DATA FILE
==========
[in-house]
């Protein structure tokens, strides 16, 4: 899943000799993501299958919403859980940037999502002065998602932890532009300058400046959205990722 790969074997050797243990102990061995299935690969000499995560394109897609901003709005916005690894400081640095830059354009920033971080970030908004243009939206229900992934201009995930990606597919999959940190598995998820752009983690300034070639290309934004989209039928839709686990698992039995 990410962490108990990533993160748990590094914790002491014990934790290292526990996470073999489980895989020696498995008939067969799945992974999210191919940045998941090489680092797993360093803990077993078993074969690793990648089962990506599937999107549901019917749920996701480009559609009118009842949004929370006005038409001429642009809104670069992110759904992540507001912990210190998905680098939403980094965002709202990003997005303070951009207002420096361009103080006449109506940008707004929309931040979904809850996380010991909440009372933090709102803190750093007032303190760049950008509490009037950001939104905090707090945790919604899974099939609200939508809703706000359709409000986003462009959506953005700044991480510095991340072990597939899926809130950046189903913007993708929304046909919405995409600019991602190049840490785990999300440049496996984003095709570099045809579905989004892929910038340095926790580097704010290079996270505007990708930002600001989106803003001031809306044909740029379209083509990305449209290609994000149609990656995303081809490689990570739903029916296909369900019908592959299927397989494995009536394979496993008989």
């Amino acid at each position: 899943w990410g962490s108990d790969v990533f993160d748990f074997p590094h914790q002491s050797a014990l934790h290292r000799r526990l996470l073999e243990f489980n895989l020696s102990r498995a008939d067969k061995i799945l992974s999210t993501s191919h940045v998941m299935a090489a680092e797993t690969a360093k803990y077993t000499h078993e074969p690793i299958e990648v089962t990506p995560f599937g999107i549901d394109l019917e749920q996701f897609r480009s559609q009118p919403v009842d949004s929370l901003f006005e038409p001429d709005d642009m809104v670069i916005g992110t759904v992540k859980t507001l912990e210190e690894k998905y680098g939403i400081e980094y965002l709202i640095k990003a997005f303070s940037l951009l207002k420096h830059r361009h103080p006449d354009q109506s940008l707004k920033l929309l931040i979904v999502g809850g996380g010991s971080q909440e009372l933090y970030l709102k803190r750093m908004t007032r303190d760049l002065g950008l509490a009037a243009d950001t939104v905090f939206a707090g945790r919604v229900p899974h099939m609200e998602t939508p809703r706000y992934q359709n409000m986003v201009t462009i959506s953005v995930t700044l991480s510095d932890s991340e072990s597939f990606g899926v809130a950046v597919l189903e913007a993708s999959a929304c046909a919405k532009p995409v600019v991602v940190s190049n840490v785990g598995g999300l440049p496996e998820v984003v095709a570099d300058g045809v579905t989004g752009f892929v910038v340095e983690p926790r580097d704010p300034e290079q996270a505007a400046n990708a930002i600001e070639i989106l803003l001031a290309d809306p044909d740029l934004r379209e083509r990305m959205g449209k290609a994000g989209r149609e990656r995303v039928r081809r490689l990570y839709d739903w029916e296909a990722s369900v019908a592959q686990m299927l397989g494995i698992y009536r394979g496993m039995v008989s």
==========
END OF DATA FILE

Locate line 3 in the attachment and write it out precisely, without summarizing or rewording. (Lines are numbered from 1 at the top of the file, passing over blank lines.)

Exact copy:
């Amino acid at each position: 899943w990410g962490s108990d790969v990533f993160d748990f074997p590094h914790q002491s050797a014990l934790h290292r000799r526990l996470l073999e243990f489980n895989l020696s102990r498995a008939d067969k061995i799945l992974s999210t993501s191919h940045v998941m299935a090489a680092e797993t690969a360093k803990y077993t000499h078993e074969p690793i299958e990648v089962t990506p995560f599937g999107i549901d394109l019917e749920q996701f897609r480009s559609q009118p919403v009842d949004s929370l901003f006005e038409p001429d709005d642009m809104v670069i916005g992110t759904v992540k859980t507001l912990e210190e690894k998905y680098g939403i400081e980094y965002l709202i640095k990003a997005f303070s940037l951009l207002k420096h830059r361009h103080p006449d354009q109506s940008l707004k920033l929309l931040i979904v999502g809850g996380g010991s971080q909440e009372l933090y970030l709102k803190r750093m908004t007032r303190d760049l002065g950008l509490a009037a243009d950001t939104v905090f939206a707090g945790r919604v229900p899974h099939m609200e998602t939508p809703r706000y992934q359709n409000m986003v201009t462009i959506s953005v995930t700044l991480s510095d932890s991340e072990s597939f990606g899926v809130a950046v597919l189903e913007a993708s999959a929304c046909a919405k532009p995409v600019v991602v940190s190049n840490v785990g598995g999300l440049p496996e998820v984003v095709a570099d300058g045809v579905t989004g752009f892929v910038v340095e983690p926790r580097d704010p300034e290079q996270a505007a400046n990708a930002i600001e070639i989106l803003l001031a290309d809306p044909d740029l934004r379209e083509r990305m959205g449209k290609a994000g989209r149609e990656r995303v039928r081809r490689l990570y839709d739903w029916e296909a990722s369900v019908a592959q686990m299927l397989g494995i698992y009536r394979g496993m039995v008989s």